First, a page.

Microsoft Pushing Bing for Search in Schools, Looks to Take on Google
June 24, 2013 3:38 PM
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Microsoft also got 34 schools/districts to adopt Windows 8
Microsoft has been trying to push Apple's iPad aside in favor of Surface tablets
, and now, the Windows giant is looking to take on Google when it comes to search for students.
Microsoft made two pretty big announcements today that aim to bring Windows 8 and its search engine Bing into K-12 school districts around the U.S.
Microsoft proudly revealed that 34 K-12 schools/school districts around the country have agreed to use the Windows 8 operating system. The schools are located in Virginia, Alabama, Texas, Florida, California, New York, Massachusetts and Maine.
To be more specific, 10 schools and 24 school districts are signing up to use Windows 8.
Microsoft even boasted a quote from an official (Chris White) at the Somers Central School District in New York, who said iPads "could only take us so far" and "weren’t great in front of the classroom." Clearly, this district was part of the bunch that chose Windows 8.
Microsoft's second school-related announcement is an initiative called "Bing for Schools." This allows K-12 schools to customize their Bing search engine so that it's a more appropriate experience for children.
For instance, K-12 schools can remove advertisements from search results, add special learning features and enhance privacy controls.
Schools can also choose to keep the traditional Bing experience, if they'd like. Either way, it's free for schools to participate.
Google's search engine has a strong hold on the search market, and Microsoft is hoping Bing can steal a big piece of that pie.
This isn't Microsoft's first attempt to steal users from Google. Back in February of this year, Microsoft attacked Gmail -- Google's email service -- with
the "Scroogled" campaign
, which advised the public not to use Gmail because Google scans each email that is sent and received for keywords that can help it target users with more accurate advertisements.
Just last week, Apple
scored a $30 million contract
from the L.A. Unified School District, which will deploy iPads to all students throughout 47 campuses. The L.A. Unified School District is paying $678 per iPad, which will come pre-loaded with educational software. The district also committed to spending "hundreds of millions of dollars" with Apple over the next two years, since they chose the company as their only tablet vendor.
Microsoft obviously wasn't happy about this. Robyn Hines, senior director of state government affairs for Microsoft, said that using only one platform throughout the district would limit options, such as innovations/price cuts from other companies and students' ability to learn platforms they'd find in the workplace (such as Windows).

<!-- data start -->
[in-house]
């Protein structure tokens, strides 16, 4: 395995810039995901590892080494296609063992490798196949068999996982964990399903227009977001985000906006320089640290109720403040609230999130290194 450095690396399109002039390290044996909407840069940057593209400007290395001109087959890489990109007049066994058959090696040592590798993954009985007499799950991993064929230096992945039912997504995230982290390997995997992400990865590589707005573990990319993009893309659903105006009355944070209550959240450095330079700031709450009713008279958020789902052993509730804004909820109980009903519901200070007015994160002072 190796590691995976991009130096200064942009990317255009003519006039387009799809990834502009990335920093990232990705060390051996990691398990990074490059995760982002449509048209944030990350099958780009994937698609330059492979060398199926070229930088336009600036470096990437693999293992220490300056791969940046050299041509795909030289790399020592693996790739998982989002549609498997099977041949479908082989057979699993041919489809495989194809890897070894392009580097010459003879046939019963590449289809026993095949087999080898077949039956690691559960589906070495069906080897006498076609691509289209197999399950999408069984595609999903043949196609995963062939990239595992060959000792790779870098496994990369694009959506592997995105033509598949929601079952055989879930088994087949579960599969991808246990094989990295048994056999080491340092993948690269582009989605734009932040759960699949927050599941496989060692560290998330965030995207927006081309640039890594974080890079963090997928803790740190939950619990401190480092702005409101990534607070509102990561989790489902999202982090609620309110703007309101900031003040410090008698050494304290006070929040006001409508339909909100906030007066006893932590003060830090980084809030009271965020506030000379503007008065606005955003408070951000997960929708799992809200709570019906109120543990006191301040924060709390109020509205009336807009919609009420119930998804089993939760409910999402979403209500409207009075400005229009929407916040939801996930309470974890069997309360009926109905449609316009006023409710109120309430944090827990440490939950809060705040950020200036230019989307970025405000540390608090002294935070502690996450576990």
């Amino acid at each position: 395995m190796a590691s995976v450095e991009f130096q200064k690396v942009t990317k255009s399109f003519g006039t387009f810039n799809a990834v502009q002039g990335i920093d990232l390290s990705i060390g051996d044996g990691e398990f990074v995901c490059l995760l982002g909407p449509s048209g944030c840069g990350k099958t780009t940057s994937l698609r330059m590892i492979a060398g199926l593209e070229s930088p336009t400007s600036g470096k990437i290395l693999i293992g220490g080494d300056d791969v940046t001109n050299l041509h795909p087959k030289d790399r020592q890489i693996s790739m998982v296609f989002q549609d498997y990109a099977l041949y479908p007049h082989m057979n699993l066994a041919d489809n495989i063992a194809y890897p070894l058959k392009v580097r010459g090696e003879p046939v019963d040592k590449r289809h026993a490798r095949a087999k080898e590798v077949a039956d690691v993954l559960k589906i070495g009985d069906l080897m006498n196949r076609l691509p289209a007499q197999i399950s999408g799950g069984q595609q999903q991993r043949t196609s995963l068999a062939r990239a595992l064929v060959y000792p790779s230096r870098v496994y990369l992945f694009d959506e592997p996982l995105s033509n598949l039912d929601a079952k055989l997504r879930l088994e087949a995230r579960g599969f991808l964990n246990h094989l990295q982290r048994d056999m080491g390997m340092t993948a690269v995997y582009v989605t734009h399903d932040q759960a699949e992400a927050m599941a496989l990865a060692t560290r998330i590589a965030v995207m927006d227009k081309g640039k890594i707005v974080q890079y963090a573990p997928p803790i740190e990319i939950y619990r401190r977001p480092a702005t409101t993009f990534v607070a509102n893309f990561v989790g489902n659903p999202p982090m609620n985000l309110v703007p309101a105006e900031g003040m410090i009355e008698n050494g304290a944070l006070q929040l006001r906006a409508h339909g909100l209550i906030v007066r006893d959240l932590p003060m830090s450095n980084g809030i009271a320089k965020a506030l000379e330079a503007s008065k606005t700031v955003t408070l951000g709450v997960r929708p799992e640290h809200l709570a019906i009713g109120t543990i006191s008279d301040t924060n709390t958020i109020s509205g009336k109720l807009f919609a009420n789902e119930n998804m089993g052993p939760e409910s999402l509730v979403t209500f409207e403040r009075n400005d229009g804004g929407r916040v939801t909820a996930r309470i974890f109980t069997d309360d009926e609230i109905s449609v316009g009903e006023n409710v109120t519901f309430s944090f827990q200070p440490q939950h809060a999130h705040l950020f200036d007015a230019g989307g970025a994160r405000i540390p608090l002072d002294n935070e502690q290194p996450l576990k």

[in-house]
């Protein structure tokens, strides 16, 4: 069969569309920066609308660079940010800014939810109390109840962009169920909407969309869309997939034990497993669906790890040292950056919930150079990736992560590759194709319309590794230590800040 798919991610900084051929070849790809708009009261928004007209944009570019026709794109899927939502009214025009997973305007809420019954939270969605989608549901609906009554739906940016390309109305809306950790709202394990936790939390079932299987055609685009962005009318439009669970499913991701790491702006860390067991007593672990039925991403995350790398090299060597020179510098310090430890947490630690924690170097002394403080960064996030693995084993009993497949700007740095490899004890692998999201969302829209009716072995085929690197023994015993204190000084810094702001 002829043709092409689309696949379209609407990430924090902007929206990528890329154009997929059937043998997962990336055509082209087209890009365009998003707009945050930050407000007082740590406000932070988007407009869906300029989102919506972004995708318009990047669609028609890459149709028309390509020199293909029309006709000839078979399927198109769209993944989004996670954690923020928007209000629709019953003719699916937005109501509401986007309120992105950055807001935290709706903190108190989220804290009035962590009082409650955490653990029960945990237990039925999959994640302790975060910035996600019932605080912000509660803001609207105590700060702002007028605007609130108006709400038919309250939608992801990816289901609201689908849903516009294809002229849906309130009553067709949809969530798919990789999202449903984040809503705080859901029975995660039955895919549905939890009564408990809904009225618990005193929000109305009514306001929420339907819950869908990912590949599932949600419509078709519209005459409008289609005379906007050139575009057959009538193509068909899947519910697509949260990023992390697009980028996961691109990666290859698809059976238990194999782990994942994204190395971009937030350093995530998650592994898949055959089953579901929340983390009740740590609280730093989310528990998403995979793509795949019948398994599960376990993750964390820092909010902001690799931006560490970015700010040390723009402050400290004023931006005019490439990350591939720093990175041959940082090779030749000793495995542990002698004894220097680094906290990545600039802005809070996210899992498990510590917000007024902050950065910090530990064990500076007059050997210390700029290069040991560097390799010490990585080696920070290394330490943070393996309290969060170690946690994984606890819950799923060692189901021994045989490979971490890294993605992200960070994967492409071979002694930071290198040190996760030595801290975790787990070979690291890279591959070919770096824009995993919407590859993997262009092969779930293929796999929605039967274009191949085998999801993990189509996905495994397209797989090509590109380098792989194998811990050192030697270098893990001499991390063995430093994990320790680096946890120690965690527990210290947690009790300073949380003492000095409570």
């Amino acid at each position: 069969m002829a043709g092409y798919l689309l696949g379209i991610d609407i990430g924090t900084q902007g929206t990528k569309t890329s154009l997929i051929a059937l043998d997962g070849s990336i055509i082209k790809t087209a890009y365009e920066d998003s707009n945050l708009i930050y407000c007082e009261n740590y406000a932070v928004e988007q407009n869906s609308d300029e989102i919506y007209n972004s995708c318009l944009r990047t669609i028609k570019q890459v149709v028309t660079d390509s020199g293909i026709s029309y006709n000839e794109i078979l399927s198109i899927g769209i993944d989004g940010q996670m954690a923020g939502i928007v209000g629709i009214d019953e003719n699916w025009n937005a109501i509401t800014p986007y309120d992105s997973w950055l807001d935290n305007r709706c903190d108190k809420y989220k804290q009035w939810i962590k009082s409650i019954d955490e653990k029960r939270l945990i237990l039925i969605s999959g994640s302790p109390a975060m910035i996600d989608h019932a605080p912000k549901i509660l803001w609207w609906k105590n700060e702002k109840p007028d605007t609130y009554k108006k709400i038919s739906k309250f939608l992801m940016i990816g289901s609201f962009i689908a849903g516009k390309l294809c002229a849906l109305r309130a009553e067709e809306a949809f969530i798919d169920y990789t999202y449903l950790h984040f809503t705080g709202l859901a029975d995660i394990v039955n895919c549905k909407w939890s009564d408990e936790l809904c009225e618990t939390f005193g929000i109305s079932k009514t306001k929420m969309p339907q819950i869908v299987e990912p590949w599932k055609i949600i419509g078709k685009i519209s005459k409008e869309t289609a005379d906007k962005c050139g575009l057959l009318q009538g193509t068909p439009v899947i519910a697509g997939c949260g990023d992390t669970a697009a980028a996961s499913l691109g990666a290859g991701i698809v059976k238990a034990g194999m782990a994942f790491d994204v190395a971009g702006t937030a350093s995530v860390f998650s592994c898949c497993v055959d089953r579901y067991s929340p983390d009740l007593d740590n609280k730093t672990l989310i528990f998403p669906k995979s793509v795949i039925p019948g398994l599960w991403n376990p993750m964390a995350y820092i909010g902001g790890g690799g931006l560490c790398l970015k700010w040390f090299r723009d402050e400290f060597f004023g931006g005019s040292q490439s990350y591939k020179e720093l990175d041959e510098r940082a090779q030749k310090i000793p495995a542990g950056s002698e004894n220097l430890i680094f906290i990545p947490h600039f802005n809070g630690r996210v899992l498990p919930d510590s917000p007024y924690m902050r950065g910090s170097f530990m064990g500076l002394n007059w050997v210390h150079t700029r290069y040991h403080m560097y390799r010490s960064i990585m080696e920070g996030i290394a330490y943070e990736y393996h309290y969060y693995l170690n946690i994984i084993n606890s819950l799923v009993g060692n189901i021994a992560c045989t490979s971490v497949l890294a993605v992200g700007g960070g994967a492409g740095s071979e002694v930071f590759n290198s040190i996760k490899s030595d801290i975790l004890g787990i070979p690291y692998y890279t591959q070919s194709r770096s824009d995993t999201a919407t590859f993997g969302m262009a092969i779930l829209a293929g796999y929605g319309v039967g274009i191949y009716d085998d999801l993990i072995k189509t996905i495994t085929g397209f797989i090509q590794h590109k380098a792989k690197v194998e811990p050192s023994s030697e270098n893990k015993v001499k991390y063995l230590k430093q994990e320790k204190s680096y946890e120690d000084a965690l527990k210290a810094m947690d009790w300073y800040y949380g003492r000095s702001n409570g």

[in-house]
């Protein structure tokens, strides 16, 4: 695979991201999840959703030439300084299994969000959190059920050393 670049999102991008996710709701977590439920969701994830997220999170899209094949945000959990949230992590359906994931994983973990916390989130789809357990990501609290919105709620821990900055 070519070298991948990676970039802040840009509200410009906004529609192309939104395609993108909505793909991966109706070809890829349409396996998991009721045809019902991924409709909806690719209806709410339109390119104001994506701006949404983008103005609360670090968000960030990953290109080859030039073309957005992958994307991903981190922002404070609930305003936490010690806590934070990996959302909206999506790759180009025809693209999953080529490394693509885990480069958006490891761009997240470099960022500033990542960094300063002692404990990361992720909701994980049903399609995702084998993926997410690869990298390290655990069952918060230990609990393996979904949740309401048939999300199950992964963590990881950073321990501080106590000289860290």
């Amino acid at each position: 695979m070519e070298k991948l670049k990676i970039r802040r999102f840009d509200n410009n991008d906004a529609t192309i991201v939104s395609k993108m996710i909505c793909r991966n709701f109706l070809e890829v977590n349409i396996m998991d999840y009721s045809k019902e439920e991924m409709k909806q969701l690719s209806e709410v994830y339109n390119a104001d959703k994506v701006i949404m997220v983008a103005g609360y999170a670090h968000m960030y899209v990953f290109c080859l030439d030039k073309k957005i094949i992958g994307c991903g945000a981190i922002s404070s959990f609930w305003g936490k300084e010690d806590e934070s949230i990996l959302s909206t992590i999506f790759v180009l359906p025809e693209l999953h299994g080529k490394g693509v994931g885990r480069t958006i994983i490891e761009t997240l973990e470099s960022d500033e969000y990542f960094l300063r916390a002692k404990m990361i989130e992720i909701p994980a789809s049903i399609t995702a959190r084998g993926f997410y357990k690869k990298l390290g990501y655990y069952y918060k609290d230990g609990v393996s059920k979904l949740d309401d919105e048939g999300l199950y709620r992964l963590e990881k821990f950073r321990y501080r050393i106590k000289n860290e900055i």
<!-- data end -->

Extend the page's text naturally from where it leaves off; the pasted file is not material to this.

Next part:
Earlier this month, Microsoft announced that it was
giving away 10,000 Surface RT tablets
to teachers at the International Society for Technology in Education (ISTE). The idea was to spread RT adoption in schools by supplying teachers with the devices and even training them how to use it. Microsoft is also expected to announce its "Microsoft Surface for education limited time offer" this month, which will offer $199
(normally retails for $499) to schools and colleges interested in adopting the tablets. If the schools want a touch keyboard with their Surface RT, the total price is $249 (retail $599) and with a type keyboard, the cost is $289 (retail $629).
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bing is terrible
6/27/2013 12:57:56 PM
problem with bing in compare to google, is not about the search quality fo results, 99.9999% of users of either could care less of it, due to the amount of formulated results vs the amount of data that is scanned to formulate a result.
They scale the list based on advertising money to be at the top, and then relevance plays in after that fact.
Thats their money system, they charge to be on the 1st page of certain search criteria lists.
Ask 1 billion real web users, i'd say its a safe bet 99% of them would say no i don't like pop-ups/ adware / spam when searching the internet.
Yet Bing uses that ? Why use a system to annoy 99% of the users in the world that hate it, that's their stupidity. Pissing off potential customers up front, due to stupid misguided greed.
Google has no spam ware or pop-ups associated with it on their main page, its clean simple efficient. Thats what people want, which why Google is way better, relevance means nothing, when you have to spend half your time cleaning ad-ware spam just to look up a simple web search when your in a hurry.
Google understands this fact clearly about poeple, which is why their main page is one of the webs most efficient clean simple main web site page in the world. ZERO 3rd party trash on it of any form, to annoy poeple with.
"I modded down, down, down, and the flames went higher." -- Sven Olsen
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